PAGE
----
(b Napier, New Zealand, May 14, 1946). Intermedia artist whose transdisciplinary practice includes video/sound work and installations, experimental instruments, graphic scores, and improvisation. He studied at Elam School of Fine Arts, Auckland (DipFA Hons, 1971) and the University of West Sydney, Nepean (MA Hons, 2000). Since the early 1970s his sound-based artworks have involved newly invented instruments. A member of the original Scratch Orchestra in London (1968–9), Dadson founded Scratch Orchestra (NZ) in 1970 and later From Scratch (1974–2004). A key part of From Scratch’s development was instrument invention, from using found objects to making unique, custom-designed devices. Tunings evolved from randomly pitched sounds to 12-note and microtonal tunings, and just intonation. Central to this development were tuned percussion stations composed of rack-supported, four-tiered assemblies of PVC pipes, tuned-tongue bamboos and bells (in which parallel slots cut in the materials produce a vibrating tongue matching the resonant frequency of the open or closed tubes), and roto-tom drums, combined with special methods of playing. These percussion stations, along with other novel struck and spun acoustic instruments, produced the characteristic From Scratch sound. More recent instruments include the Zitherum (long-stringed instruments that are drummed and bowed), the metal-pronged Nundrum, the stroked RodBaschet, the gong tree, Foley-trays, the Water Cooler Drumkit, water bells, the Gloop-spring-string-drum family, the Sprong family, and other fanciful types....

Article

J.M. Thomson

(b Hastings, New Zealand, Oct 10, 1954). New Zealand composer and teacher. Her studies began in 1973 at the University of Canterbury, where she subsequently became computer music research assistant. In 1978 she attended summer schools in Europe with John Cage and Iannis Xenakis. After experience as a computer programmer, composer, broadcaster and music journalist she held teaching positions at Simon Fraser University, Vancouver, and at the University of Auckland. She has published papers on computer music and produced radio programmes on new music; she has also written poetry. She sees music and theatre as one entity ‘functioning to transform the people within the society’ and ‘real art [as] a transformative thing’. As a composer Frykberg has specialized in electro-acoustic music theatre. Several of her works (e.g. The Garden, Woman and House) deal with feminist issues. Saxarba examines aspects of women’s spirituality, while Caroline Herschel is Minding the Heavens...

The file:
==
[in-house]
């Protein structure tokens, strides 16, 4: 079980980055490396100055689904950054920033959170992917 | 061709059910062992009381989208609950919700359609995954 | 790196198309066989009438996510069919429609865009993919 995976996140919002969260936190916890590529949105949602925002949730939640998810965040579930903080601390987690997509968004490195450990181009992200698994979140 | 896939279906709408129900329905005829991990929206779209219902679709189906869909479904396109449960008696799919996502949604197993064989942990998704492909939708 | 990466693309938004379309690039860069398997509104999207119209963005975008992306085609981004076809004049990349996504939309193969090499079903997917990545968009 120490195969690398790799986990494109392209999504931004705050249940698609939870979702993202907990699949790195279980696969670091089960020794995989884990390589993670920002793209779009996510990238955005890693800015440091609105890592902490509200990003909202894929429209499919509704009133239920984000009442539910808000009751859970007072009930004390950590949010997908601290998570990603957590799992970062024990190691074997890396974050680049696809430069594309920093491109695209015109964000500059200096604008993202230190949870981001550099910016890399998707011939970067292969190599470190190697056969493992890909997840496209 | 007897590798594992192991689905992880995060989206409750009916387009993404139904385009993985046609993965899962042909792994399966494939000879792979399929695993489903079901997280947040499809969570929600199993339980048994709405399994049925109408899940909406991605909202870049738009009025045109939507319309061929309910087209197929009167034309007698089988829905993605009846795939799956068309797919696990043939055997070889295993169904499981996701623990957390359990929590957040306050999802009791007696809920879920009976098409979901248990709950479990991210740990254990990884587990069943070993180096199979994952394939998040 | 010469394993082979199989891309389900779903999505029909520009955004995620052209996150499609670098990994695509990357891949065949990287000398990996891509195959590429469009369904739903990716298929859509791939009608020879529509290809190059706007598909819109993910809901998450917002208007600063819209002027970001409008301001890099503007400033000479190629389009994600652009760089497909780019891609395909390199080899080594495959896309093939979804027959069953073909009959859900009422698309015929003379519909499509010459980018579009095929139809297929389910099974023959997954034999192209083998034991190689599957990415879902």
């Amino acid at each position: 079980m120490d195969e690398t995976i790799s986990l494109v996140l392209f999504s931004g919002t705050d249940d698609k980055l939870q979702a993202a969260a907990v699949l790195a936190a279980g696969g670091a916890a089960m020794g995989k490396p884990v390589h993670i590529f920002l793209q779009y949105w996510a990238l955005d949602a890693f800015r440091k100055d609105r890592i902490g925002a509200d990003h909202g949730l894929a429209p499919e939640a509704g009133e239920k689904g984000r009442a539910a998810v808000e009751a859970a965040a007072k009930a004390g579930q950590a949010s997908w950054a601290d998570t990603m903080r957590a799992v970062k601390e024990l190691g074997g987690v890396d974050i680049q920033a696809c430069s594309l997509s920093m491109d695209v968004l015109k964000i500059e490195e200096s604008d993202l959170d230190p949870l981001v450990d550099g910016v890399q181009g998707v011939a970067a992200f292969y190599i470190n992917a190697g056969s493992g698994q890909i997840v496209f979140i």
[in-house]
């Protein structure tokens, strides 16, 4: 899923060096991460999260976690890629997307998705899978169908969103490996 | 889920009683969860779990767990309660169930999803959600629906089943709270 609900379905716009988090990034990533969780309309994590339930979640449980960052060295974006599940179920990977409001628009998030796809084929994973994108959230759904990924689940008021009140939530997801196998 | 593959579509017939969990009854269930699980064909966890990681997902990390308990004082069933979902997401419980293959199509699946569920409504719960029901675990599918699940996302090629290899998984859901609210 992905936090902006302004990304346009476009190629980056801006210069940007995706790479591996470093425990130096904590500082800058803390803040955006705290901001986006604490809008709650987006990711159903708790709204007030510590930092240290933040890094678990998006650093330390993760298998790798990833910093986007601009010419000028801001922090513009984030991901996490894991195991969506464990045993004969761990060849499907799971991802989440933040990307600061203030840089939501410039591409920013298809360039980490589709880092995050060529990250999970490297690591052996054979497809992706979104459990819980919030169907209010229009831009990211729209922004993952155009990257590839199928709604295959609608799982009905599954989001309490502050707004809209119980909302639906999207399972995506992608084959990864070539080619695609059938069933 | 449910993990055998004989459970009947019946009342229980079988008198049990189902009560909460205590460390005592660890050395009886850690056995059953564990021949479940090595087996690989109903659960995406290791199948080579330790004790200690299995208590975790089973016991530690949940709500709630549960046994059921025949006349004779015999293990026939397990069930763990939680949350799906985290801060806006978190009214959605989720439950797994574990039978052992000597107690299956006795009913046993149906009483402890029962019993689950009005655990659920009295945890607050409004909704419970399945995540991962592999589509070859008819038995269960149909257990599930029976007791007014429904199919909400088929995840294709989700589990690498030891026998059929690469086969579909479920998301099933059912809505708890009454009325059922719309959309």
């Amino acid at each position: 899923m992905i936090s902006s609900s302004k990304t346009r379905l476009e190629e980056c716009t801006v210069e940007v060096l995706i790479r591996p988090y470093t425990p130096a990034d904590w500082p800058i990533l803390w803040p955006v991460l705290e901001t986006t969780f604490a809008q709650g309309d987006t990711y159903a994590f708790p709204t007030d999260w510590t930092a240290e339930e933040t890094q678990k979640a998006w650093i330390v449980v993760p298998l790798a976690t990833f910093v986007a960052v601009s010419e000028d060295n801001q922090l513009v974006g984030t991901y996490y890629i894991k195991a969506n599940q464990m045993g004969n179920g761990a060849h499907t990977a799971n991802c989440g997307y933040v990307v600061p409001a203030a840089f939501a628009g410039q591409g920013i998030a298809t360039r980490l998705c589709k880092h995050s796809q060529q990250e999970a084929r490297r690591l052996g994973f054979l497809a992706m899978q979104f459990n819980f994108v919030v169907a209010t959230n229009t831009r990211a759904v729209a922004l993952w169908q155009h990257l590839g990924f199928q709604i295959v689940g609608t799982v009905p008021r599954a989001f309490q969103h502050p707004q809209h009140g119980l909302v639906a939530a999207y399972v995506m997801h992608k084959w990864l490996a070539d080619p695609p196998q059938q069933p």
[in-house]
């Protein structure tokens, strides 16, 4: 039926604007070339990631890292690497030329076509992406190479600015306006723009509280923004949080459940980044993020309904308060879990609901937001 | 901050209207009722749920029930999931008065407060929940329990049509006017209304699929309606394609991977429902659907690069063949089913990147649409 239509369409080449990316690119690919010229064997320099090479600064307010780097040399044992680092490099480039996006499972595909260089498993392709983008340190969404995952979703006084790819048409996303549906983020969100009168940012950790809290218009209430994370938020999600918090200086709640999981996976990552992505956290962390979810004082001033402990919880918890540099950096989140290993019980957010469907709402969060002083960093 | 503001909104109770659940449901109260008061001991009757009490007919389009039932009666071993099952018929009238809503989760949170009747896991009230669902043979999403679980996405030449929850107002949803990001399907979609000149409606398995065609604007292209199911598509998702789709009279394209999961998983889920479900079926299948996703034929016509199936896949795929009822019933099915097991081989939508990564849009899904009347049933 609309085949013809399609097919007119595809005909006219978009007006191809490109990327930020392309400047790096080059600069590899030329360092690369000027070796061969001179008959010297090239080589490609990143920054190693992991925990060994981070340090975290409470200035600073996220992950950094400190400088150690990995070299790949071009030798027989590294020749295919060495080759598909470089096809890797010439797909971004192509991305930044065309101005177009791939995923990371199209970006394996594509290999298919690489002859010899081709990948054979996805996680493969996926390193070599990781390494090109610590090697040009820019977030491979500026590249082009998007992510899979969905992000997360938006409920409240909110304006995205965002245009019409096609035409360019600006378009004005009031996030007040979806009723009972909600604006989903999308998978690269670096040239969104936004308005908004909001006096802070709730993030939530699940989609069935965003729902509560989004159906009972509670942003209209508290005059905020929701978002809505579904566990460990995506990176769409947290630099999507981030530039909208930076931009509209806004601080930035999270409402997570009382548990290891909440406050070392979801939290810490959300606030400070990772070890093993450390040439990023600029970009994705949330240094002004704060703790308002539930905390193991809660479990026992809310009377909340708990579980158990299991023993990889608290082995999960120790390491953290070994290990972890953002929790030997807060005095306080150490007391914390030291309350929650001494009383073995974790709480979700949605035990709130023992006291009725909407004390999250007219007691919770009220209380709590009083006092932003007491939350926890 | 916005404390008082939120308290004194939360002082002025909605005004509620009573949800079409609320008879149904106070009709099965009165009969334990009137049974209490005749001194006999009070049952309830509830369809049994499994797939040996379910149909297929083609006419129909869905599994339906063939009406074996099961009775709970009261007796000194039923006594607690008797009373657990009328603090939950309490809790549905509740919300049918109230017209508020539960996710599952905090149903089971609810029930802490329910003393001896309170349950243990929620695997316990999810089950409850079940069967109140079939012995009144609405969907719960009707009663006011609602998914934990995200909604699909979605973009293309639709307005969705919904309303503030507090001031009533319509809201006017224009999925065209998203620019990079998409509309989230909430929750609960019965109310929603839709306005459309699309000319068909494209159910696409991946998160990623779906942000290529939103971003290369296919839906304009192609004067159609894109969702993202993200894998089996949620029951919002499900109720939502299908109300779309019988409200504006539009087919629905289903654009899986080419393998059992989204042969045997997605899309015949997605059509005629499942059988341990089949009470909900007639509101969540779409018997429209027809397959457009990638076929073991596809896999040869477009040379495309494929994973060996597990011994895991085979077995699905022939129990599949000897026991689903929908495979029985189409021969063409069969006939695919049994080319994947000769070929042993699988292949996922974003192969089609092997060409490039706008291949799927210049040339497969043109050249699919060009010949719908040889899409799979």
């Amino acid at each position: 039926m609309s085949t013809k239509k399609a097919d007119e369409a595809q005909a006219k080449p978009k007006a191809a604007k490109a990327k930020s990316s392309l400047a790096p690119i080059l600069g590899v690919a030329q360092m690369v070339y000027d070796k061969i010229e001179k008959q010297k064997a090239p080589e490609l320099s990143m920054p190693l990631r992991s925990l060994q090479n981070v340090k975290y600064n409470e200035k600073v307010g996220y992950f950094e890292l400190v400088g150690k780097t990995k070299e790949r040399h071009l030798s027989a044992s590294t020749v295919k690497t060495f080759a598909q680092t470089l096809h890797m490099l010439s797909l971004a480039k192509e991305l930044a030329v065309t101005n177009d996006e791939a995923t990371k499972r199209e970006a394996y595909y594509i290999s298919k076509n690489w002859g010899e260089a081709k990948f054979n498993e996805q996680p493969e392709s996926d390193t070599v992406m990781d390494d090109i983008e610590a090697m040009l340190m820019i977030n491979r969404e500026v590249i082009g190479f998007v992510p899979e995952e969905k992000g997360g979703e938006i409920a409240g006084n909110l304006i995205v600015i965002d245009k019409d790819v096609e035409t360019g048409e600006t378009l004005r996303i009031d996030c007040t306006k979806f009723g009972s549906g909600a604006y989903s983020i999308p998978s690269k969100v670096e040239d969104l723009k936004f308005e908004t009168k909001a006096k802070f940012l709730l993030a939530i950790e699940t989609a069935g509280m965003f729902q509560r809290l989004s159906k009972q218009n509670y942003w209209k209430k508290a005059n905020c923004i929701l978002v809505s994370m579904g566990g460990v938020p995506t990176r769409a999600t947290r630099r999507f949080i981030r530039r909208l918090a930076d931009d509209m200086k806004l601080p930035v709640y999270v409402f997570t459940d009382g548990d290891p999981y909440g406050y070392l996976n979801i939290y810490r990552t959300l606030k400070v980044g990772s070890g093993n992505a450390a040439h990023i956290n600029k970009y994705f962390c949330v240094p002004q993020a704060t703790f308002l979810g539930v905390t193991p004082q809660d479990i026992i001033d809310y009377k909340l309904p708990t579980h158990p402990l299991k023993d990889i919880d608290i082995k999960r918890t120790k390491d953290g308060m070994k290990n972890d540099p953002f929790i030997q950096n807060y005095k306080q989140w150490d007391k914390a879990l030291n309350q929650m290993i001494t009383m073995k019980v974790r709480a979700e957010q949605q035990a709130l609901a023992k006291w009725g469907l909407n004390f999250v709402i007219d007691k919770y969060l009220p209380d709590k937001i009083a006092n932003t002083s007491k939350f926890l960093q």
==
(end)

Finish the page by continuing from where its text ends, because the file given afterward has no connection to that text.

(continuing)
Article

John Young

(Talbot)

(b Amberley, Aug 1, 1945). New Zealand composer. He studied at the University of Canterbury and with Lilburn at Victoria University of Wellington, where he later became an associate professor. His musical output is eclectic, embracing a variety of genres and styles including chamber music, orchestral works, three operas and electro-acoustic music as well as jazz/rock fusion with his Wellington-based group Free Radicals. He has acknowledged the importance of the electro-acoustic medium for his early development, which provided an aesthetic freedom and technical control he relished. The introduction of FM synthesizers and MIDI in the early 1980s allowed him to consolidate this with works that frequently involve play on natural harmonic series, such as Haiku and Harmonicity, as well as being notable for subtle suggestions of natural environmental sounds, as in Horn Call on Makara Cliff. In recent years he has turned increasingly to instrumental music, where influential sources have always been Schoenberg, Berg and Stravinsky. His present work aims to reconcile aspects of tonal function and more formalized set theoretical approaches to composition, as in ...

Article

John Young

(Francis)

(b Auckland, Feb 5, 1939). New Zealand composer. His initial training in composition was with Tremain at the University of Auckland, where he also did postgraduate work in musicology. An interest in electro-acoustic music in the mid-1960s led him to study in Toronto under Weinzweig and Gustav Ciamaga. In 1974 he joined the staff of the University of Auckland, founding the electro-acoustic music studio there. His compositions include instrumental, vocal, theatrical and electro-acoustic works, with some emphasis on pieces mixing instrumental or vocal forces with electro-acoustic sounds, as in the Composition series of ten such works. A powerful influence of the natural environment can be found in much of his work, including the ‘modelling’ of specific natural events, such as the build-up and dissipation of energy in a breaking wave in his Viola Concerto, Seaswell, for trumpet and tape, Your Piano is my Forte for piano and orchestra, and the electro-acoustic ...

Article

John Young

(Arthur)

(b Nelson, May 16, 1946). New Zealand composer. He studied in New Zealand at the University of Canterbury and Victoria University and in Europe at the Paris Conservatoire with Messiaen, with the Groupe de Recherches Musicales (GRM) and at the University of York. Since 1971 he has lived in England. He taught at the University of East Anglia (1976–94) and in 1994 became professor of music at City University, London. His compositions, many of which have received international prizes, all make use of electro-acoustic resources, uniting a concern for the intrinsic timbral details of initial ‘sound-objects’ with the transformational potentials of studio technology. He maintains a strong belief in the ‘acousmatic’ (source unseen) nature of electro-acoustic music and its potential to extend sound imaginatively beyond the limitations of physical sources. Out of his concern for a perceptually based theoretical understanding of that medium, he has developed the notion of ‘spectromorphology’ to describe and classify the way sound spectra are shaped in time. Of his works, ...